In reality, it continued to be a lose-lose situation for everyone involved.
While UCLA stayed mostly mum on having withdrawn less than five hours before kickoff, bowl officials formalized the game’s cancellation after no replacement team could be found and Wolfpack coaches and officials expressed lingering frustration over what they described as a lack of communication from the Bruins.
UCLA also wasn’t exactly thrilled with the circumstances. One person close to the situation, speaking on condition of anonymity because he was not authorized to publicly disclose sensitive information, told The Times the Bruins pulled out of the game only after a significant number of positive tests for COVID-19 on the morning of the game would have forced some players to play out of position, putting them at increased risk of injury.
It was widely known that UCLA was especially thin along the defensive line. Starter Otito Ogbonnia was rehabilitating an injury; backups Tyler Manoa and Jay Toia posted on social media that they were unable to play; reserves Quentin Sommerville and Sitiveni Havili-Kaufusi have been sidelined all season by injuries; and fellow reserves John Ward and Tyler Kiehne announced their intentions to transfer.
Officially, Bruins officials weren’t saying much a day after the game was canceled in response to emailed questions from The Times about the testing timeline, communication with N.C. State, player availability and why the team’s medical staff deemed it too unsafe to play in the game.
“On Tuesday, medical staff let us know that it was unsafe for student-athletes to compete based on COVID protocols involving a number of players,” UCLA spokesman Scott Markley said in a statement that largely mirrored a tweet the previous day from athletic director Martin Jarmond. “We’re disappointed for everyone that we couldn’t take the field; however, our student-athletes’ health and safety is our top priority.”
UCLA coach Chip Kelly had said on the eve of the game the team’s unvaccinated players had been tested earlier in the week and anyone who developed symptoms would be tested, suggesting multiple players were not feeling well on game day.
After informing N.C. State they would be unable to play, the Bruins departed for Los Angeles on Tuesday afternoon while bowl officials worked furiously but futilely to find a replacement team. When it became clear Wednesday morning that no alternate arrangements could be made to stage the game, bowl officials awarded the trophy to the Wolfpack at their team hotel even though the game was considered a no-contest.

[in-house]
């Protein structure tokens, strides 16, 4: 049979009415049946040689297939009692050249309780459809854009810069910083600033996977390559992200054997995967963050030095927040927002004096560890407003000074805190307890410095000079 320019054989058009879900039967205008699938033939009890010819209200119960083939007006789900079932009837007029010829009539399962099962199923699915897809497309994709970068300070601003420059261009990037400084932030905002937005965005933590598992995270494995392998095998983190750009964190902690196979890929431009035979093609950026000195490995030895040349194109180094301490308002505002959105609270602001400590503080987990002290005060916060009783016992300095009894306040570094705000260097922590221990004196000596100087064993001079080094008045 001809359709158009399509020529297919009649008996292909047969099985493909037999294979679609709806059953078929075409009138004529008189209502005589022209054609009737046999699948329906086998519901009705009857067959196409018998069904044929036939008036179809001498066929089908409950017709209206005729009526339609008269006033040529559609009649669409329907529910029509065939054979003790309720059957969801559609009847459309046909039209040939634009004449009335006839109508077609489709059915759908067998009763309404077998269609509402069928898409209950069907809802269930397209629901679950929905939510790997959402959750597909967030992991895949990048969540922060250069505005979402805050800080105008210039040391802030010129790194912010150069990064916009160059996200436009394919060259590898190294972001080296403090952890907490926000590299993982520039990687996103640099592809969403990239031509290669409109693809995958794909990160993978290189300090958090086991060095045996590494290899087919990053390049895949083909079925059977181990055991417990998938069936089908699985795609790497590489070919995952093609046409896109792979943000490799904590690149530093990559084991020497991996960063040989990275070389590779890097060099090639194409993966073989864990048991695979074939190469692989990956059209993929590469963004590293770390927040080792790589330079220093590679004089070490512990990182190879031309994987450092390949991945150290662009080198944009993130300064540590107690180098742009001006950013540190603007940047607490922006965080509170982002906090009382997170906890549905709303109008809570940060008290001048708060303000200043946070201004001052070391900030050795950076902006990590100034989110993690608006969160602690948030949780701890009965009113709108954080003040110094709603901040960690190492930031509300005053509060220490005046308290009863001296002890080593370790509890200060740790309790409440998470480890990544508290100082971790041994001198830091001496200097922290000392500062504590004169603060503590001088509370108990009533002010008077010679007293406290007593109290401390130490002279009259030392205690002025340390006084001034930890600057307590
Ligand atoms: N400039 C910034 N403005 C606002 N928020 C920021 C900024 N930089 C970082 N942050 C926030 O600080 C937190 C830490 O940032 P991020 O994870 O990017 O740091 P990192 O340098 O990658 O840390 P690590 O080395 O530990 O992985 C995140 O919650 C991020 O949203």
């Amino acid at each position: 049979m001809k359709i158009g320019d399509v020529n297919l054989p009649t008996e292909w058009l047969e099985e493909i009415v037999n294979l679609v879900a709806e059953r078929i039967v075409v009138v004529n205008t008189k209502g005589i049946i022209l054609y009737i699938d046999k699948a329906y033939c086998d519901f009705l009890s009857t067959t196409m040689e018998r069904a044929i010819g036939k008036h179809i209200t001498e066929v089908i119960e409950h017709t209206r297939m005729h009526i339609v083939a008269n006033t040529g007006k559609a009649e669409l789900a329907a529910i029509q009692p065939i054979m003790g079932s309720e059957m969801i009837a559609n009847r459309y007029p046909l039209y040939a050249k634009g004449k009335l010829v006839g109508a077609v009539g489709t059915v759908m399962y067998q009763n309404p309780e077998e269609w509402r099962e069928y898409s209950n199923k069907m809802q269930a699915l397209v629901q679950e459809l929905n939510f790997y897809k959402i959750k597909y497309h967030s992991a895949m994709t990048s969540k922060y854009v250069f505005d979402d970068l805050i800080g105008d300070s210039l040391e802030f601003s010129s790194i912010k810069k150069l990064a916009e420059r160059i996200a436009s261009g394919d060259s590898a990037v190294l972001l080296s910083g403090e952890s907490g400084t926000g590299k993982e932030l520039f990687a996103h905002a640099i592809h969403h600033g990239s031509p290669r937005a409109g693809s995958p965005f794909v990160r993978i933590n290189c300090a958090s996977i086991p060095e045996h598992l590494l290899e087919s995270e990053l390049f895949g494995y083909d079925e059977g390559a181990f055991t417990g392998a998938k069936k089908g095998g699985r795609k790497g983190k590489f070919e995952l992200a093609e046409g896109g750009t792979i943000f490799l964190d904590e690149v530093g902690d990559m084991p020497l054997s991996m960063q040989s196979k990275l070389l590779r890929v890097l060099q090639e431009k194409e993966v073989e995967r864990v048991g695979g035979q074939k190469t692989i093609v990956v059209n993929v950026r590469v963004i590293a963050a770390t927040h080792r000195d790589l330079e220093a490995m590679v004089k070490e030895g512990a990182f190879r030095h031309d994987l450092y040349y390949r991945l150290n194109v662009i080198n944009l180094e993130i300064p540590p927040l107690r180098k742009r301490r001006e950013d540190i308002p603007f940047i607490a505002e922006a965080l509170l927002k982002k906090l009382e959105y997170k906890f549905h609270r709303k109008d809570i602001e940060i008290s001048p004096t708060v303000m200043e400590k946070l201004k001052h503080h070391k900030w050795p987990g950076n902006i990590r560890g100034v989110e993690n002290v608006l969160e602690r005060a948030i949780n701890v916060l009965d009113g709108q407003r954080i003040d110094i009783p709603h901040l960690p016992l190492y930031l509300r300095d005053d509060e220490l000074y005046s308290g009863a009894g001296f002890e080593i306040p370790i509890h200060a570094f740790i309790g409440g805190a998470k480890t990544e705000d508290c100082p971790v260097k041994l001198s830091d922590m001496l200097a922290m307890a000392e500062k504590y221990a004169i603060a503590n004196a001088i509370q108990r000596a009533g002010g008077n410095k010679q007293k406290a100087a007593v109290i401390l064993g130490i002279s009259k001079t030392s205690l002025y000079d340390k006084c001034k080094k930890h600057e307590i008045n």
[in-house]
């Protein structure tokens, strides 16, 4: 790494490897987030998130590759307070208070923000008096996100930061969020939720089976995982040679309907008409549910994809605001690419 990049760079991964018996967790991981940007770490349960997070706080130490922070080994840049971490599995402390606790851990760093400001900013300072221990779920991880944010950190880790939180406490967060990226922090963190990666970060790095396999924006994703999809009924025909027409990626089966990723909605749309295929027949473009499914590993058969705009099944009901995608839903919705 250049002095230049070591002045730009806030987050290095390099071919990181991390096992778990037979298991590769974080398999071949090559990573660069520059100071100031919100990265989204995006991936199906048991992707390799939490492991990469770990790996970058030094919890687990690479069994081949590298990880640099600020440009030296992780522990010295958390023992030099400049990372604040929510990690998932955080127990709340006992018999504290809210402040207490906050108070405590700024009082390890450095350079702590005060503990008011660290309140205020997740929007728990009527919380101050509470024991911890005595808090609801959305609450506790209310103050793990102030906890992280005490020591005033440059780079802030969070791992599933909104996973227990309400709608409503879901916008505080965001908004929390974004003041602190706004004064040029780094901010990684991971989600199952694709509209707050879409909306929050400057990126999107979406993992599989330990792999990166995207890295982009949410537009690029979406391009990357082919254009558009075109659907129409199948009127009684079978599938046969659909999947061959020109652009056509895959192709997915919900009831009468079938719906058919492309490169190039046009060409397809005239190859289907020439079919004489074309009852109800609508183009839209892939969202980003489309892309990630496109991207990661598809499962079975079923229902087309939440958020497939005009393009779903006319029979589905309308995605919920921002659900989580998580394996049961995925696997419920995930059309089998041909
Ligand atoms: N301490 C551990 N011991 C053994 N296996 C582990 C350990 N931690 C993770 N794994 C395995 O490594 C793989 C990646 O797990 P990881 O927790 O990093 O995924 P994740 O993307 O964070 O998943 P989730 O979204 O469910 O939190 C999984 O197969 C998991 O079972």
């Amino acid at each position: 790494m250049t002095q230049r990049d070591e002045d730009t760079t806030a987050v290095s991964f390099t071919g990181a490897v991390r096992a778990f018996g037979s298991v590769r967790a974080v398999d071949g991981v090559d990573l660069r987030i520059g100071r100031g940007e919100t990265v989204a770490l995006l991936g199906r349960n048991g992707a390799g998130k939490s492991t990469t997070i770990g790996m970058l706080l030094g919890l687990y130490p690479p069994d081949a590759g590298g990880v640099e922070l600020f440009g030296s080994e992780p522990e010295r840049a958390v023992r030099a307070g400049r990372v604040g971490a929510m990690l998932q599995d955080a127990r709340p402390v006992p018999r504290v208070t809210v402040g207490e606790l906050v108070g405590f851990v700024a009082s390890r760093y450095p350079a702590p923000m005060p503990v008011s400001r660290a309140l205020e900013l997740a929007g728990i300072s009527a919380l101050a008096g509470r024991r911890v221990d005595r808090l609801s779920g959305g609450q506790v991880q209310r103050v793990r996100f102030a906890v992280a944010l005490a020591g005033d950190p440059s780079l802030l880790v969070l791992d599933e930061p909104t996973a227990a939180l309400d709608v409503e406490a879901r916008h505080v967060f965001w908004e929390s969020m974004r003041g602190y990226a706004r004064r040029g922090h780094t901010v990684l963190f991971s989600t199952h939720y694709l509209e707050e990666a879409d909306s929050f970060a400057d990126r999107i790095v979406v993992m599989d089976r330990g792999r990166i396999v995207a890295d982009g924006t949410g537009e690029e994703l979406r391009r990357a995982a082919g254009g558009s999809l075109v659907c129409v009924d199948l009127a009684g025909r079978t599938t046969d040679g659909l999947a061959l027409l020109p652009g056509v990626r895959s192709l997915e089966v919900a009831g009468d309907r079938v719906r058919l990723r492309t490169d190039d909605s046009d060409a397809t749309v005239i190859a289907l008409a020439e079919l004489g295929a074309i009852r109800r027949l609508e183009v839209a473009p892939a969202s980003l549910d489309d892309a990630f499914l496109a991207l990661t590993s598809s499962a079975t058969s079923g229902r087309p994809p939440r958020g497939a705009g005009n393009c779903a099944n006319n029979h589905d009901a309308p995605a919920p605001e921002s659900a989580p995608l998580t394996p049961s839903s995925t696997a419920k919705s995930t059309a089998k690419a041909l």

N.C. State athletic director Boo Corrigan told ESPN that Jarmond apologized to him earlier in the day about the situation, but Corrigan said he remained irked that he learned about the Bruins’ withdrawal from Twitter instead of UCLA officials.
Wolfpack coach Dave Doeren said he was irritated the Bruins did not let his team know that not playing was even a possibility.
“We’re upset that they had to have known prior to four hours before the game that this was a possibility, and communication would have been great,” Doeren told ESPN. “Surely they had an idea. A heads-up so we could start calling these other schools that are out there to at least play would have been good.”
UCLA was left to look ahead to a 2022 season that will presumably include Kelly as its coach. Kelly and the school have not agreed to an extension of the contract that ends after next season, but Kelly has hired two defensive assistant coaches in recent weeks, suggesting he intends to return.
The Bruins’ roster for next season is also beginning to take shape. While right tackle Alec Anderson announced on Instagram that he would declare for the NFL draft, defensive linemen Martin Andrus and Tyler Manoa have indicated on social media that they would return in 2022.
If all goes well, they might even get to play in a bowl game.